I haven’t figured out the perfect spot for this piece quite yet in our home – I’m thinking it’ll be perfect in my future office/studio – but for now I just hung it up and threw some stationary in it. Looks so cute, right? It would be a great “letters in/letters out” spot to help you organize the mail.
What about you guys? Are you guys thrift store junkies like I am? Come across any amazing finds lately? I want to hear all about them!
Thank You to Value Village for sponsoring this post.
Yesterday I did something I’ve never done before. It’s the middle of summer, but I went out and bought things for . . . Christmas. WAIT, don’t go! I swear I’m not one of those people, I just need things to do with my kids for the next four weeks and thought why not get them to do craft projects now that they can give as gifts later. Plus, if the kids want to paint or make things covered in glitter, they can do it outside. Add to that the fact that they actually have the time to enjoy making things without the responsibilities of homework and extra curriculars vying for their attention and you have a recipe for summertime/festive success. I don’t want to pat my own back or anything, but this is a pretty good idea.
Over the next weeks, any store that carries seasonal items will be selling off their summer stock. I’m looking out for little lanterns, plain bird houses, and clay flower pots because I think these would be fun for the kids to paint and decorate and they would be happy to wrap them up to give as gifts. Not everything will be a sale item, but I’ll be buying craft supplies one way or another, why not do it now while the kids can truly enjoy them?
This is also the perfect time for older kids to make friendship bracelets or hemp necklaces for their friends. I’m always caught off guard when my girls start adding their copious numbers of friends to our gift list. Not this year – they can make a whole boatload of them and figure out who is getting what in December.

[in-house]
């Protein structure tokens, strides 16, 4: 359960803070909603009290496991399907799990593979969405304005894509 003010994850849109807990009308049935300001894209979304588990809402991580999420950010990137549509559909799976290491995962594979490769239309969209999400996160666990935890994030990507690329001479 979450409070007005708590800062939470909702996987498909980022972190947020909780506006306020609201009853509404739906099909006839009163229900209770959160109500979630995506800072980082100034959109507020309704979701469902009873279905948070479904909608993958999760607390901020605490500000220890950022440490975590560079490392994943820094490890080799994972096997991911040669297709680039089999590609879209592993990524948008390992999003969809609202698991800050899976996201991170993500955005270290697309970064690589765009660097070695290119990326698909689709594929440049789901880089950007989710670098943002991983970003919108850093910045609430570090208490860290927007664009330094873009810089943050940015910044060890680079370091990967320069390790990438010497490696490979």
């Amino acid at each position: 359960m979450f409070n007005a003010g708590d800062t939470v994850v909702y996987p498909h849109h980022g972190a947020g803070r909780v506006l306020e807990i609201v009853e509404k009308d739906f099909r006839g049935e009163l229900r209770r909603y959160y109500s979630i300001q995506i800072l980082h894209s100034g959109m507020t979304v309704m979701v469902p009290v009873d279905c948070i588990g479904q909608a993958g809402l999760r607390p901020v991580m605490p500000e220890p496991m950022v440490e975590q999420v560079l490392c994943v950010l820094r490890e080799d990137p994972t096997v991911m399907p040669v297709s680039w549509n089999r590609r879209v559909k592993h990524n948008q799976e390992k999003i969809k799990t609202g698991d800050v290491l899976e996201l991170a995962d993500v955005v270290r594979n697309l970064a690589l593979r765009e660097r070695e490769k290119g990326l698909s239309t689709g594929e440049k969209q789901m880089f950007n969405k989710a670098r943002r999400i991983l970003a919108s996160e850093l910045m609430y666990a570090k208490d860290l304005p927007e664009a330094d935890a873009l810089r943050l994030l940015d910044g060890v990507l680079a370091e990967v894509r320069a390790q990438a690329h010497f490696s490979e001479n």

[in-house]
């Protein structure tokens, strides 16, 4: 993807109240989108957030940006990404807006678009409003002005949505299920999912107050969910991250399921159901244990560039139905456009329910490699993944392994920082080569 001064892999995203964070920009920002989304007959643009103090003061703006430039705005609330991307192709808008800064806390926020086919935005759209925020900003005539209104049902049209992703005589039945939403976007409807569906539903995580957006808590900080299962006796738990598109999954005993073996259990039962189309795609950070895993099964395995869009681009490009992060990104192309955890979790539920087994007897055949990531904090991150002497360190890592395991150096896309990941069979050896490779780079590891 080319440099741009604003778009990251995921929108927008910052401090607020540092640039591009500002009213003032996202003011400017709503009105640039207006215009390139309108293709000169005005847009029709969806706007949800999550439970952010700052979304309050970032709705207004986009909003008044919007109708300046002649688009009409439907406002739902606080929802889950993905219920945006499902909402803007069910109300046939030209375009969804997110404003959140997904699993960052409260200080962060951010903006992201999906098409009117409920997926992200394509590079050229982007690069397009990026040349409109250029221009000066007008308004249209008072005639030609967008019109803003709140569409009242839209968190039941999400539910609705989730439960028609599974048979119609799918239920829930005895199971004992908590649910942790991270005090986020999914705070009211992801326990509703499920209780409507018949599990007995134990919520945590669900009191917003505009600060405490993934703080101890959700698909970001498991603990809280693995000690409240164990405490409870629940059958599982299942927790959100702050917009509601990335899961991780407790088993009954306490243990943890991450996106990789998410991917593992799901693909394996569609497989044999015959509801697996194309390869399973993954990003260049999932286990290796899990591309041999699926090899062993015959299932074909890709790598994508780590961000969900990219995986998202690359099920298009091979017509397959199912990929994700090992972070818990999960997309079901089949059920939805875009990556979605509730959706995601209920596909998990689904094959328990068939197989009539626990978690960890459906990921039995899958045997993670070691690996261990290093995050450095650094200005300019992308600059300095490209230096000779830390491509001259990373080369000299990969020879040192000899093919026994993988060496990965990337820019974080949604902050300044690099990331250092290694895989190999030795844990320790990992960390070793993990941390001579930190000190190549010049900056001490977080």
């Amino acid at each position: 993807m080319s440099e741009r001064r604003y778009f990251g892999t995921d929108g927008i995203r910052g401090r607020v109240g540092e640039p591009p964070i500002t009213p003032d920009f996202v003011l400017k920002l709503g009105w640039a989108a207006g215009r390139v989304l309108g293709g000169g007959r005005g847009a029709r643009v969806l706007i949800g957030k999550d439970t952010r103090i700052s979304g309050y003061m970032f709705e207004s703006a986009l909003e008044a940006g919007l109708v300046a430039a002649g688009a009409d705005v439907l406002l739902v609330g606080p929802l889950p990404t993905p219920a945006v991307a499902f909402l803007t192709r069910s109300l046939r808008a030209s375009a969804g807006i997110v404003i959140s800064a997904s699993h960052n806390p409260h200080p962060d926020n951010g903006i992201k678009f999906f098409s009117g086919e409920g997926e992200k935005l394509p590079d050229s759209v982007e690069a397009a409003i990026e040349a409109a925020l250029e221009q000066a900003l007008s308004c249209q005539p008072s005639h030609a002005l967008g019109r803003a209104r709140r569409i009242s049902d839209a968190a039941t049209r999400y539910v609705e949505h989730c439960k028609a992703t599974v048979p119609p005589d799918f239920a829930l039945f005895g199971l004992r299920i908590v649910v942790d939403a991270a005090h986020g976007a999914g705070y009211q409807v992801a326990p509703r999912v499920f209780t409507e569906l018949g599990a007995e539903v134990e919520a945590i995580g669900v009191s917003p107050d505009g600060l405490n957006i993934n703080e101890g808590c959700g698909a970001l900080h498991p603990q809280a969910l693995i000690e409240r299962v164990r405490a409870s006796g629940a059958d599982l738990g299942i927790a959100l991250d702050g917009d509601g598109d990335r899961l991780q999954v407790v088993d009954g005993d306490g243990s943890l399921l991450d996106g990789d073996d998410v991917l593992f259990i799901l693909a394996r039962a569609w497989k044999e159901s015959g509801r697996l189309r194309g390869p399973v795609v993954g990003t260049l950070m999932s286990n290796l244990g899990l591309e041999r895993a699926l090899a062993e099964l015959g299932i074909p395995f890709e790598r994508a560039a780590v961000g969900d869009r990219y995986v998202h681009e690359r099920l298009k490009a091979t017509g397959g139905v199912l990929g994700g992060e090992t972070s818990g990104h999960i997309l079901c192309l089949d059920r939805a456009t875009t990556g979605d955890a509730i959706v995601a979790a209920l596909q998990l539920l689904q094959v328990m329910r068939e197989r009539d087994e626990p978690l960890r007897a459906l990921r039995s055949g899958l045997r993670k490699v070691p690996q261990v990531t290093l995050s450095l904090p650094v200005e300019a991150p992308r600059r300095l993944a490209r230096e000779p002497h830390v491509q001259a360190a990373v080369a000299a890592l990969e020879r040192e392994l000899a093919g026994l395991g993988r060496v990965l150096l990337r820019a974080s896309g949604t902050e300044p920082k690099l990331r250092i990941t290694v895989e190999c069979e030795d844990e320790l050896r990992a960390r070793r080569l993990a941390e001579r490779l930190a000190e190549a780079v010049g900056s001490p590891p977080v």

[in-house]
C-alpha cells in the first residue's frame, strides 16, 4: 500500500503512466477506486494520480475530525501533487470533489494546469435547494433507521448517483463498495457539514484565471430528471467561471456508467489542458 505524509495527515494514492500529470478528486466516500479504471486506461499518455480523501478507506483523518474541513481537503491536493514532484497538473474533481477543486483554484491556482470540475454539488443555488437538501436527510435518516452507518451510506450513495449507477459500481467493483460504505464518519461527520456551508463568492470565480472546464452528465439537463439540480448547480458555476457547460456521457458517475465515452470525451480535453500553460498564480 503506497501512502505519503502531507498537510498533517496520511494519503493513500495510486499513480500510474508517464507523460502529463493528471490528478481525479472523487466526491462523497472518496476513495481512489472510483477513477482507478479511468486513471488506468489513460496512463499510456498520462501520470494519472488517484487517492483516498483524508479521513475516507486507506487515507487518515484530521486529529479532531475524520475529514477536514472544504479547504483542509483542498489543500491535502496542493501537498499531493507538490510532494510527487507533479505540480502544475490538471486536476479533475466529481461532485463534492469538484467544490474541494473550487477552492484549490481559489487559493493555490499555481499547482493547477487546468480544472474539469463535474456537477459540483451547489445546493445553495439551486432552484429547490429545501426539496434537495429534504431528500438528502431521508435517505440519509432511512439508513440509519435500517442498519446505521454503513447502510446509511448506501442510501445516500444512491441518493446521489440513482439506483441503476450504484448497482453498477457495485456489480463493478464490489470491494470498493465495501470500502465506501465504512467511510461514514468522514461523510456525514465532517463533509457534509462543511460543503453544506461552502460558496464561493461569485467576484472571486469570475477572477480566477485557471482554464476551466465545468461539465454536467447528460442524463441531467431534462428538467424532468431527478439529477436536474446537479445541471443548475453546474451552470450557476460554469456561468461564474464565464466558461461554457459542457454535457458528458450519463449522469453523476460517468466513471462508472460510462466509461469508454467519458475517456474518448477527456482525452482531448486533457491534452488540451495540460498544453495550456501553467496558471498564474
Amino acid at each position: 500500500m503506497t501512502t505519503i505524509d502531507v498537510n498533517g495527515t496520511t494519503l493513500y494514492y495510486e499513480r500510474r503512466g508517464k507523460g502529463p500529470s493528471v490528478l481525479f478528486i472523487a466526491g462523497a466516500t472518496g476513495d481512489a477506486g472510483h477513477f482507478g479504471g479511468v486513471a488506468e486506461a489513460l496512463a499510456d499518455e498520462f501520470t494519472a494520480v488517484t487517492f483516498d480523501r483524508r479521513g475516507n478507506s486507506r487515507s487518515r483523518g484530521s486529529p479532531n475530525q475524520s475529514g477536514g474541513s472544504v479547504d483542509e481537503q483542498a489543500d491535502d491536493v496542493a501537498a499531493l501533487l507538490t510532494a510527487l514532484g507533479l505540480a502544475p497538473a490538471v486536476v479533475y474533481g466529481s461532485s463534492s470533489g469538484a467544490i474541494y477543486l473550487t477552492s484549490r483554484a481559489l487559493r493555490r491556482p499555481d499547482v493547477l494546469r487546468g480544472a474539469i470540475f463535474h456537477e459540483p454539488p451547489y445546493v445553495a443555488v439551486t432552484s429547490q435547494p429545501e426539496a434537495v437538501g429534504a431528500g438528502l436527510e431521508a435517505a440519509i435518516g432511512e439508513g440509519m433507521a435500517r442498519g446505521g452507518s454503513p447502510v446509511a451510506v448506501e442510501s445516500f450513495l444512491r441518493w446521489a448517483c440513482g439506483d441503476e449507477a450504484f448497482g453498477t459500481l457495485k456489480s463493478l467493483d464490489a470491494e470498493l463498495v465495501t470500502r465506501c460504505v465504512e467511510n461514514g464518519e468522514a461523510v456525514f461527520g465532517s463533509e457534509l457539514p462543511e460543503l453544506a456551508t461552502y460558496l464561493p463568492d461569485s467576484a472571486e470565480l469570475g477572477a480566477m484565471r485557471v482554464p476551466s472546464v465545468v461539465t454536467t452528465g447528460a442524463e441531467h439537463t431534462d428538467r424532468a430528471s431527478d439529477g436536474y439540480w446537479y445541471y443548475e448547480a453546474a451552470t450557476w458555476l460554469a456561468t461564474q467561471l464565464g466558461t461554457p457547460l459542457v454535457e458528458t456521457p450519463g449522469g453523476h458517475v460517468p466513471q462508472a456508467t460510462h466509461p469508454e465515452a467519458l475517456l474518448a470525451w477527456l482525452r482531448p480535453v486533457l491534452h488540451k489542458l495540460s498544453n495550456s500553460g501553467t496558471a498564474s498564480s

If you are having a bit of cabin fever this summer, take the kids to one of those pottery painting places. I’m doing this with my kids in a few weeks. I’m going to have them pick out something they want to give to me. What? I love pottery and my children’s art – it’s perfect. While we are there, I’ll probably paint something for my own mother. Two birds, one stone.
I have a big bin just waiting to hold all of our creations. I plan on putting it with my Christmas decorations so I’ll not be searching the house in a couple of months. Losing a gift that you have taken the time to make for someone is the worst, and I promised the kids that I would not let that happen; they’ve witnessed frantic December 24th gift searches before apparently.
I’m looking forward to the crafting with kids extravaganza that is about to go down at my house. The kids will be busy and having fun which means I’ll get to take a break from refereeing. If we do end up painting or glittering bombing outside, I’ll just turn on the sprinkler when we are through and let them have the first pass of cleaning themselves up. This idea is getting better and better. Happy summer festivus!
Image source: Make It Do, imgarcade.com